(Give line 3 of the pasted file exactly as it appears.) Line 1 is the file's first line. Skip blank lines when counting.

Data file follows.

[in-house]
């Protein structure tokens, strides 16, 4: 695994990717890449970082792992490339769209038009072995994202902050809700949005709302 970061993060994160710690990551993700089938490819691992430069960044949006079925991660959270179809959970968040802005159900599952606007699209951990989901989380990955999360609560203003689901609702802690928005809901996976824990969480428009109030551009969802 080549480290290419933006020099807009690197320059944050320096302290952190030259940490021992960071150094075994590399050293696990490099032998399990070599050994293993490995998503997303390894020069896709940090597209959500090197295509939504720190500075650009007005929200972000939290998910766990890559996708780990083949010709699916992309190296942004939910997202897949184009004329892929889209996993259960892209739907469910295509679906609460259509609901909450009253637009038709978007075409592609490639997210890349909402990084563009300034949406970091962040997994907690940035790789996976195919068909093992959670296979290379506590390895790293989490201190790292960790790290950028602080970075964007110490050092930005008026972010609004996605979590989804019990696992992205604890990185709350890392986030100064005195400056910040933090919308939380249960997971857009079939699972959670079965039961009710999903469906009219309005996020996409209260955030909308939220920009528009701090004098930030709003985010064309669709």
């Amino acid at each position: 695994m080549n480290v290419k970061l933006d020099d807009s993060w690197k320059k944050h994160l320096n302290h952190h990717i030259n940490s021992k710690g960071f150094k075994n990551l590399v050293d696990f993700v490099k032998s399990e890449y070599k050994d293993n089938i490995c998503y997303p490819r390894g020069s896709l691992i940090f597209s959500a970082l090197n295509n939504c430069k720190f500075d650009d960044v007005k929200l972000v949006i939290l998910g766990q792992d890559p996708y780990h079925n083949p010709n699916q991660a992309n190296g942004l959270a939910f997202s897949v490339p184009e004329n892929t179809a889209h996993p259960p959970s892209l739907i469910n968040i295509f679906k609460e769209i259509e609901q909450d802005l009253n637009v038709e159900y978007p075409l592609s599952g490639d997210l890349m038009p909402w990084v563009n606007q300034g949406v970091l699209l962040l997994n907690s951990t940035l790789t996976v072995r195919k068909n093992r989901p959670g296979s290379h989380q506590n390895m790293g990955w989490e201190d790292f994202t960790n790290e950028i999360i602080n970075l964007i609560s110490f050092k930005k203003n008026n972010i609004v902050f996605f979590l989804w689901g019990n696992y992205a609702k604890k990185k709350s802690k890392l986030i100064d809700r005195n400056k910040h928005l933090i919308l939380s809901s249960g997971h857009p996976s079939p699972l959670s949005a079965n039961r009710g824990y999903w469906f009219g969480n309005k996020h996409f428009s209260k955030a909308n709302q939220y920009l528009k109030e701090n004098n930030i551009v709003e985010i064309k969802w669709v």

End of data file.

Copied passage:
């Amino acid at each position: 695994m080549n480290v290419k970061l933006d020099d807009s993060w690197k320059k944050h994160l320096n302290h952190h990717i030259n940490s021992k710690g960071f150094k075994n990551l590399v050293d696990f993700v490099k032998s399990e890449y070599k050994d293993n089938i490995c998503y997303p490819r390894g020069s896709l691992i940090f597209s959500a970082l090197n295509n939504c430069k720190f500075d650009d960044v007005k929200l972000v949006i939290l998910g766990q792992d890559p996708y780990h079925n083949p010709n699916q991660a992309n190296g942004l959270a939910f997202s897949v490339p184009e004329n892929t179809a889209h996993p259960p959970s892209l739907i469910n968040i295509f679906k609460e769209i259509e609901q909450d802005l009253n637009v038709e159900y978007p075409l592609s599952g490639d997210l890349m038009p909402w990084v563009n606007q300034g949406v970091l699209l962040l997994n907690s951990t940035l790789t996976v072995r195919k068909n093992r989901p959670g296979s290379h989380q506590n390895m790293g990955w989490e201190d790292f994202t960790n790290e950028i999360i602080n970075l964007i609560s110490f050092k930005k203003n008026n972010i609004v902050f996605f979590l989804w689901g019990n696992y992205a609702k604890k990185k709350s802690k890392l986030i100064d809700r005195n400056k910040h928005l933090i919308l939380s809901s249960g997971h857009p996976s079939p699972l959670s949005a079965n039961r009710g824990y999903w469906f009219g969480n309005k996020h996409f428009s209260k955030a909308n709302q939220y920009l528009k109030e701090n004098n930030i551009v709003e985010i064309k969802w669709v």